3 – Call Me Kuchu – the powerful, moving documentary that follows the daily lives of David Kato – the first openly gay Ugandan man – and three fellow “kuchus” (LGBT Ugandans), culminating in a brutal and senseless murder that sent shock waves throughout the world. 

Over the course of two years, filmmakers Katherine Fairfax Wright and Malika Zouhali-Worrall documented the daily lives of the outspoken and inspiring Kato and his fellow “kuchus” as Uganda was emerging as a frontier in the battle for African LGBT rights.

An alum of Film Independent’s Artist Development Program, Call Me Kuchu earned stellar reviews on the festival circuit, and during its theatrical release, including winning both the Teddy Award (Best Documentary) and the Cinema Fairbindet Prize at the 2012 Berlin Film Festival, the Amnesty International’s Human Rights Award at the Durban Film Festival, and Best International Feature at Hot Docs 2012.

Nijla Mumin who saw the film for S&A last year, in her review, called it: “A memorable, important work that will hopefully serve as required viewing for continued conversation around human rights issues.” 

Consider it a companion piece to Roger Ross Williams’ God Loves Uganda, which is currently in theaters.

Trailer below:


4 – Algerian filmmaker Rachid Bouchareb‘s Hors la Loi (Outside the Law), a 2010 Cannes Film Festival selection – a fictionalized account of the Setif Massacre – which caused quite a stir before a frame had even been screened at the festival, with French politicians and war veterans demanding that the film be pulled from the lineup.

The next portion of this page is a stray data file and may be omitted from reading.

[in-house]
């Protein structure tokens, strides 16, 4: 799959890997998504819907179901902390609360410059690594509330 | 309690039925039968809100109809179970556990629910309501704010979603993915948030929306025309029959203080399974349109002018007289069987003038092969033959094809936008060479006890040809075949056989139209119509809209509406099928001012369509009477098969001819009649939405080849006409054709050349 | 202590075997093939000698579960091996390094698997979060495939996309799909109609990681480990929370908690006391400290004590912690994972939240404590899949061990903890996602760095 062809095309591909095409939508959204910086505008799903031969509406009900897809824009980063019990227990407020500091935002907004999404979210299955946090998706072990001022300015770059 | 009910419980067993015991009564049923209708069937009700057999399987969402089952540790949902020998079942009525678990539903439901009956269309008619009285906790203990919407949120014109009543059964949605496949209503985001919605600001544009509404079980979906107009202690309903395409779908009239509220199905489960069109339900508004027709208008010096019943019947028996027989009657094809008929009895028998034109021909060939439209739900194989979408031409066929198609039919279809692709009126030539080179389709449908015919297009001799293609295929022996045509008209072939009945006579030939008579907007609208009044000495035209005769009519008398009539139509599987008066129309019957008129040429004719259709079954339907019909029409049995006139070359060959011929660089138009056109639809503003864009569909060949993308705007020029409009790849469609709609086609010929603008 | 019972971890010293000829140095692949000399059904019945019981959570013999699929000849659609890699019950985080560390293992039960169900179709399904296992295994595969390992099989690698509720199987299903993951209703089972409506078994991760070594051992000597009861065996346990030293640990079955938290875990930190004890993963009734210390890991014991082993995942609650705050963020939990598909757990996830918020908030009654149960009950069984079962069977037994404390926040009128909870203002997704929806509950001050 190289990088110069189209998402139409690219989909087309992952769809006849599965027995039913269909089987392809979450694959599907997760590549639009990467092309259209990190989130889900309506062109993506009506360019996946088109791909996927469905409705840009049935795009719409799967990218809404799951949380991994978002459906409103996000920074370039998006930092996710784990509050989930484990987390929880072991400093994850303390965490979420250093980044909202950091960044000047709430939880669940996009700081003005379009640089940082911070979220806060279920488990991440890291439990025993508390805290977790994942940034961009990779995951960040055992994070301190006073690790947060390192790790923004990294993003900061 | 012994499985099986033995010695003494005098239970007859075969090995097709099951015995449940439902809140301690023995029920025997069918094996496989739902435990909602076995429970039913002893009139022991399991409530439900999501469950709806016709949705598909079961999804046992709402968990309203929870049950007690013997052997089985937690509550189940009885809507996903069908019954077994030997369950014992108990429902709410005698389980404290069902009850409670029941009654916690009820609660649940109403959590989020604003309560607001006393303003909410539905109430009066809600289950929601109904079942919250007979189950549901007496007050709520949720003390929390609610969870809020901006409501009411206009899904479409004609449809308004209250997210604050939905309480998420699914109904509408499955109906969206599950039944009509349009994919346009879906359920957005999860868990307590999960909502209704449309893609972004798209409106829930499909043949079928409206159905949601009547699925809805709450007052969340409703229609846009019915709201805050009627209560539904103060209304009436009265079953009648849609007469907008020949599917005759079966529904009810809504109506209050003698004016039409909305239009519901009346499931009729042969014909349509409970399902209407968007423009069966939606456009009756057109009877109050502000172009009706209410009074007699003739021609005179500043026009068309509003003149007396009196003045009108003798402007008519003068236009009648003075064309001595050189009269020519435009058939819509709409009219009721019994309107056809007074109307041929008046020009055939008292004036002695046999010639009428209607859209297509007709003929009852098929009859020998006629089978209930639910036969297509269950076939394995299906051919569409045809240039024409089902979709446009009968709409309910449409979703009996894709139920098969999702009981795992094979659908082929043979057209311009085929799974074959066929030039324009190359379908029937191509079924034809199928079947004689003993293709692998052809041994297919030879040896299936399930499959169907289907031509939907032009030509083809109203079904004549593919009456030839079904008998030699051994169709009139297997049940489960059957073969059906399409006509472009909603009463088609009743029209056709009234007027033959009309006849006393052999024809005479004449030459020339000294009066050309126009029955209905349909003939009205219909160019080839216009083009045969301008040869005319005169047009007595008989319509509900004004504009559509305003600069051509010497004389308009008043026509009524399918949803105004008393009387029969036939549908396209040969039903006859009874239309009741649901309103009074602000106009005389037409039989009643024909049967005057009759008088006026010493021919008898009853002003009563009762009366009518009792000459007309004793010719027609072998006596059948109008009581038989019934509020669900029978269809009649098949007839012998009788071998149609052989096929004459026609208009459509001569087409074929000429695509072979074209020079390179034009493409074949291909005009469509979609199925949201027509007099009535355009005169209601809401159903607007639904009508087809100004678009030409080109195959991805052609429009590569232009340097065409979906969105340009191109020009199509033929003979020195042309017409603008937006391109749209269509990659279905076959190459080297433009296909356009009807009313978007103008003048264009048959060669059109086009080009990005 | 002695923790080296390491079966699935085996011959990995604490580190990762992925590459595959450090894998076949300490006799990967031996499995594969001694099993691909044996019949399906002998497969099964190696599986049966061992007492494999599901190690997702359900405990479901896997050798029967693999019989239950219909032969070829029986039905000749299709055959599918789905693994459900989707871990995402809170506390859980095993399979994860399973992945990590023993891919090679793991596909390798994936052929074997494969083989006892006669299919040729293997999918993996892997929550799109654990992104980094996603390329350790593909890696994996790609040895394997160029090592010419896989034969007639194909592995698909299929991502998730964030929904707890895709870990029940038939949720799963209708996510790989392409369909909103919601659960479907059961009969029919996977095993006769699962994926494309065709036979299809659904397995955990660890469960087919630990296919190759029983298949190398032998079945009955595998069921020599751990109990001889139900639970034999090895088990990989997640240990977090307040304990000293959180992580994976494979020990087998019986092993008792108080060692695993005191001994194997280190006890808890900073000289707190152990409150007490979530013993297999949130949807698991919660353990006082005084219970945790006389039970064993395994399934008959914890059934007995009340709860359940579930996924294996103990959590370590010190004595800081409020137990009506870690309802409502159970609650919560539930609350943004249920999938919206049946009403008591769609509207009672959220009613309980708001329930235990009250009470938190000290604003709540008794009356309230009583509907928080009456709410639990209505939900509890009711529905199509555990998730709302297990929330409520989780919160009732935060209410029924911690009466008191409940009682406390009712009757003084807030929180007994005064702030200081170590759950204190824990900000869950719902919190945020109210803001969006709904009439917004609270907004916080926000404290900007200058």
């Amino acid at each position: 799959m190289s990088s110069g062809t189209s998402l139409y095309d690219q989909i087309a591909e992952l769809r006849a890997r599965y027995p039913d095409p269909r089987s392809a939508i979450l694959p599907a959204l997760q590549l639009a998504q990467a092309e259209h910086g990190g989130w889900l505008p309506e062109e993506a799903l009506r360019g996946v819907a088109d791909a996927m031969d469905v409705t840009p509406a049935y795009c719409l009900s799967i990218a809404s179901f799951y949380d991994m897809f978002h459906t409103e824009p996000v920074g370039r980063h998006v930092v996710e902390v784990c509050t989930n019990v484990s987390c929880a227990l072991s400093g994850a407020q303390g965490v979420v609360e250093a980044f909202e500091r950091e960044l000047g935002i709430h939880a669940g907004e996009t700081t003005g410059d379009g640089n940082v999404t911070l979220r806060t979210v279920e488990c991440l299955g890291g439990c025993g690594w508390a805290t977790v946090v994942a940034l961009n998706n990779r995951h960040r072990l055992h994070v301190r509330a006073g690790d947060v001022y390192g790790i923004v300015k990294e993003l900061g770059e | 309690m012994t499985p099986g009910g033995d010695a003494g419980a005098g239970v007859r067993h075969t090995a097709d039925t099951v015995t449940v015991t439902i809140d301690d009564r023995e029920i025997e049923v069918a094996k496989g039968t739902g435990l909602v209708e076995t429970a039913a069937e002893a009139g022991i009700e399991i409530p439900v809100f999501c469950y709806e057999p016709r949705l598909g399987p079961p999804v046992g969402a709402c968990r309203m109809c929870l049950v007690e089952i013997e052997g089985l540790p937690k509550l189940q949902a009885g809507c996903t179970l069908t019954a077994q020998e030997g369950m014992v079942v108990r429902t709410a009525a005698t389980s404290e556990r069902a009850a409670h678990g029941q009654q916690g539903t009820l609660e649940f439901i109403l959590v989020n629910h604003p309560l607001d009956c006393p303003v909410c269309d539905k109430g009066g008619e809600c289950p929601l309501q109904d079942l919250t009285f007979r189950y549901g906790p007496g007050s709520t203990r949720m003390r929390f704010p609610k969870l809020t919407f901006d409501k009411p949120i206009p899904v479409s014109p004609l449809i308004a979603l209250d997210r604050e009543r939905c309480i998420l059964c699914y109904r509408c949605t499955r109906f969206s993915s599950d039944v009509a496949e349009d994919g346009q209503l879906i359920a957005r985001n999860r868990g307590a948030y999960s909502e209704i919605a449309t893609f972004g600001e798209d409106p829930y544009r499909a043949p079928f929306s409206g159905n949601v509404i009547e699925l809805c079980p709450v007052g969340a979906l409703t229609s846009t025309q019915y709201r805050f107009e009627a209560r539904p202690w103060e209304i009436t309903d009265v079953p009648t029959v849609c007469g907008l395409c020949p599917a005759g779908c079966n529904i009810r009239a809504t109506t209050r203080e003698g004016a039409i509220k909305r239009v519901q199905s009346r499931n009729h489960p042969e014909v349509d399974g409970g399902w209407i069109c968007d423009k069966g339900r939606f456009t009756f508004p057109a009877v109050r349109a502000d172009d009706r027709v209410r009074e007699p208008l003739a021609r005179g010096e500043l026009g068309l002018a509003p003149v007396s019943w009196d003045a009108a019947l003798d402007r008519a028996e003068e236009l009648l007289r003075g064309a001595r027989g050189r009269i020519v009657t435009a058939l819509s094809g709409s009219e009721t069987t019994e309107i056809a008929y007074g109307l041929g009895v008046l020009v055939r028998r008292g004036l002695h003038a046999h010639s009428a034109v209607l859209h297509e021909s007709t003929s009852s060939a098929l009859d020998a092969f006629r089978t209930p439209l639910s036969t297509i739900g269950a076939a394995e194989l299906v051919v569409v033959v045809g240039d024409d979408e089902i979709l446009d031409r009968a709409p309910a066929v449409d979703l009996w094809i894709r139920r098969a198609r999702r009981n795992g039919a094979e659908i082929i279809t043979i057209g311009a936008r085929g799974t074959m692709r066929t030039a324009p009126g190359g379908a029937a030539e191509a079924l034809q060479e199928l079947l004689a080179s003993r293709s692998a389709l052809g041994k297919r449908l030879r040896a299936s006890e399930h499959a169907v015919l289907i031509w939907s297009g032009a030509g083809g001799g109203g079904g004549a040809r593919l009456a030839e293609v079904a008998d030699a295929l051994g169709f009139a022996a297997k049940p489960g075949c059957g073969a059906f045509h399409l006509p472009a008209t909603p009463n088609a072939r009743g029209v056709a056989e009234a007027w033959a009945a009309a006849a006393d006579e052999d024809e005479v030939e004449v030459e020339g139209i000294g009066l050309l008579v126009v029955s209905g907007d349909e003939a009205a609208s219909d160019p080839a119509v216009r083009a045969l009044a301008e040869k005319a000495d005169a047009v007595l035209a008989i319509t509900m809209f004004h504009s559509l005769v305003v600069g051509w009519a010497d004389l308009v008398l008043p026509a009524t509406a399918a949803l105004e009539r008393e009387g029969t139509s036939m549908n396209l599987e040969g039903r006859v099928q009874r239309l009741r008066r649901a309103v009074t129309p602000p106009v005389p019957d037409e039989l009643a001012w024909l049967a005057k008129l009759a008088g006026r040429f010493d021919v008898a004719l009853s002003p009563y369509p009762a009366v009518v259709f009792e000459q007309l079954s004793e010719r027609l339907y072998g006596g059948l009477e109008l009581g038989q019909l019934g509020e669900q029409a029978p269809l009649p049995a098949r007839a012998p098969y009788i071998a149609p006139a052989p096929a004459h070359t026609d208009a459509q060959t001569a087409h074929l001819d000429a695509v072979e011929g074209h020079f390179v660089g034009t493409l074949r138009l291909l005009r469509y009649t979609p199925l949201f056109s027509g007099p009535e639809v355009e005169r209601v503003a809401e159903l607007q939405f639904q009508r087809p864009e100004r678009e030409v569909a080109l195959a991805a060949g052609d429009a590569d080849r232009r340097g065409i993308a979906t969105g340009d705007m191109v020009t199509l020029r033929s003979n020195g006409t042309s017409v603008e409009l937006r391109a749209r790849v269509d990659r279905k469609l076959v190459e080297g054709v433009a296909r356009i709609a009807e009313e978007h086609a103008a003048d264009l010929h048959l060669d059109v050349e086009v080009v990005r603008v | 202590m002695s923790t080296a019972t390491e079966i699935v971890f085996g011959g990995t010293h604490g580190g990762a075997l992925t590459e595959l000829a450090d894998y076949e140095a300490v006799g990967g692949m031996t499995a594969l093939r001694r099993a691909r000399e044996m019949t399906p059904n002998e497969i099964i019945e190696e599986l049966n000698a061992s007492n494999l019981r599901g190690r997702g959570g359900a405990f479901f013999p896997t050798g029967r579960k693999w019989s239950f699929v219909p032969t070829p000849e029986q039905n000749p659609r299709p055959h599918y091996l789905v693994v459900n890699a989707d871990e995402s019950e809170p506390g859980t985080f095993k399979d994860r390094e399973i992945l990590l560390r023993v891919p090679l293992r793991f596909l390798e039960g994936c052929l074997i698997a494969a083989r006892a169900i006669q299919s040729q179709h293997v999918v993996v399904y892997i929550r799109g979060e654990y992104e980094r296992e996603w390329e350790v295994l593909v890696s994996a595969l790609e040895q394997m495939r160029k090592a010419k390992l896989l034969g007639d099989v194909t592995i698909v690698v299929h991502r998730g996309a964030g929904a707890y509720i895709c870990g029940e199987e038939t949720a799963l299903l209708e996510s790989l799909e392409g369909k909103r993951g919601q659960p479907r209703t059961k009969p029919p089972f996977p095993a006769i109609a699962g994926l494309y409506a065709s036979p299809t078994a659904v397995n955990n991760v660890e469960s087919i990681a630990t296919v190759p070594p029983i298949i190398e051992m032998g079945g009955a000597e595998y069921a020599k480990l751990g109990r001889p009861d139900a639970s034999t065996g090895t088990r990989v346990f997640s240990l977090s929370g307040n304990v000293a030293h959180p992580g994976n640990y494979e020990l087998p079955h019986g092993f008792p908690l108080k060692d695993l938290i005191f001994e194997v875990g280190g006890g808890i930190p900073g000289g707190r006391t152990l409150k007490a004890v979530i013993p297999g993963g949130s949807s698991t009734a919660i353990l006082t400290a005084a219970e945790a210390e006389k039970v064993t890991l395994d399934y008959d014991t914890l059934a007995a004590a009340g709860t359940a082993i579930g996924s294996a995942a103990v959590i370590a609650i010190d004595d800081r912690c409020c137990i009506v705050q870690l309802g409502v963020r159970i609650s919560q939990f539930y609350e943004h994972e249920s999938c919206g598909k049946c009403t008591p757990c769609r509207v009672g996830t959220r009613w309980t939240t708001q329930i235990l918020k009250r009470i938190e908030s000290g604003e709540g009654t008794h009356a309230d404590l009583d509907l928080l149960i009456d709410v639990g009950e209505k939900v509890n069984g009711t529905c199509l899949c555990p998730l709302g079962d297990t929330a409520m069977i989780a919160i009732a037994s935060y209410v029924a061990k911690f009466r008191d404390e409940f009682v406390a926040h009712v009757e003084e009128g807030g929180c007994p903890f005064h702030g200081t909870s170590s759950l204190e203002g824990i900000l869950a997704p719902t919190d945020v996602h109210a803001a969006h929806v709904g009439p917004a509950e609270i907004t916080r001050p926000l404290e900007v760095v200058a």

Obviously it wasn’t.

It reminded me of another film that captured the Algerian liberation struggle from French colonialist rule – Gillo Pontecorvo’s 1966 masterpiece, Battle Of Algiers. That film too was considerably controversial in its day; it was banned in France for a number of years.

Obviously, 50 years later, some of the French aren’t quite yet willing to turn that page. Any attempts to paint the French government/army in a less than admirable portrait (even if it’s fact-based) gets French nationalists anxious.

If you haven’t seen Battle Of Algiers, I strongly recommend that you do, especially if you plan on eventually seeing Bouchareb’s film, as a companion piece. Both films take place at different moments when Algeria was under French rule: the Setif Massacre covered in Bouchareb’s film occurred soon after WWII, 1945; Battle of Algiers begins about 9 years later, reconstructing events that took place between 1954 and 1960, leading to Algeria’s eventual independence from France.

Here’s a trailer for Hors la Loi (Outside the Law) which is now streaming on Netflix:

null5 – And finally, the documentary, The Order Of Myths, an intriguing 2008 film that examines the time-honored tradition of Mardi Gras in Mobile, Alabama, where celebrations remain segregated between white and black residents. 

Directed by Margaret Brown, the film takes a look at the history and present-day reality of these 2 still very much segregated worlds of Mardi Gras in Mobile, AL., and explores the secret societies, the fancy-dress balls and the celebratory parades, all telling a story that is at once very site-specific, and seemingly simple, but is as richly complex, and even representative of the USA itself.

Here’s its trailer: